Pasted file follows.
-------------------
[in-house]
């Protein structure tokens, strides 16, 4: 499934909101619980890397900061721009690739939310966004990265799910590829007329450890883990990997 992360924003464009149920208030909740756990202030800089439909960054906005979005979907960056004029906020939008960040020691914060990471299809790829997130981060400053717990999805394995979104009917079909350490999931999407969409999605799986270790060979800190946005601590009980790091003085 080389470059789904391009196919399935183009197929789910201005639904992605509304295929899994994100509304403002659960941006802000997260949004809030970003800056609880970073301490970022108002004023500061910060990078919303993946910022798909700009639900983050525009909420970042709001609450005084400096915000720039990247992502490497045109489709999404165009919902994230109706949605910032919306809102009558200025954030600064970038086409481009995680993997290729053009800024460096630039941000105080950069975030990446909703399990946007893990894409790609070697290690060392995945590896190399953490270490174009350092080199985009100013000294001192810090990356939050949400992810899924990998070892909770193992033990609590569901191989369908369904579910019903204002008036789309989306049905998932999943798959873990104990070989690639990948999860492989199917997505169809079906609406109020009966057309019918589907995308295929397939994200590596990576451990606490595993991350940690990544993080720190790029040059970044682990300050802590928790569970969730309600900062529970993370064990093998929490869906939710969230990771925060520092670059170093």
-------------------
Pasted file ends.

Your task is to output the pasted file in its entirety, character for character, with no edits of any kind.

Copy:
[in-house]
């Protein structure tokens, strides 16, 4: 499934909101619980890397900061721009690739939310966004990265799910590829007329450890883990990997 992360924003464009149920208030909740756990202030800089439909960054906005979005979907960056004029906020939008960040020691914060990471299809790829997130981060400053717990999805394995979104009917079909350490999931999407969409999605799986270790060979800190946005601590009980790091003085 080389470059789904391009196919399935183009197929789910201005639904992605509304295929899994994100509304403002659960941006802000997260949004809030970003800056609880970073301490970022108002004023500061910060990078919303993946910022798909700009639900983050525009909420970042709001609450005084400096915000720039990247992502490497045109489709999404165009919902994230109706949605910032919306809102009558200025954030600064970038086409481009995680993997290729053009800024460096630039941000105080950069975030990446909703399990946007893990894409790609070697290690060392995945590896190399953490270490174009350092080199985009100013000294001192810090990356939050949400992810899924990998070892909770193992033990609590569901191989369908369904579910019903204002008036789309989306049905998932999943798959873990104990070989690639990948999860492989199917997505169809079906609406109020009966057309019918589907995308295929397939994200590596990576451990606490595993991350940690990544993080720190790029040059970044682990300050802590928790569970969730309600900062529970993370064990093998929490869906939710969230990771925060520092670059170093």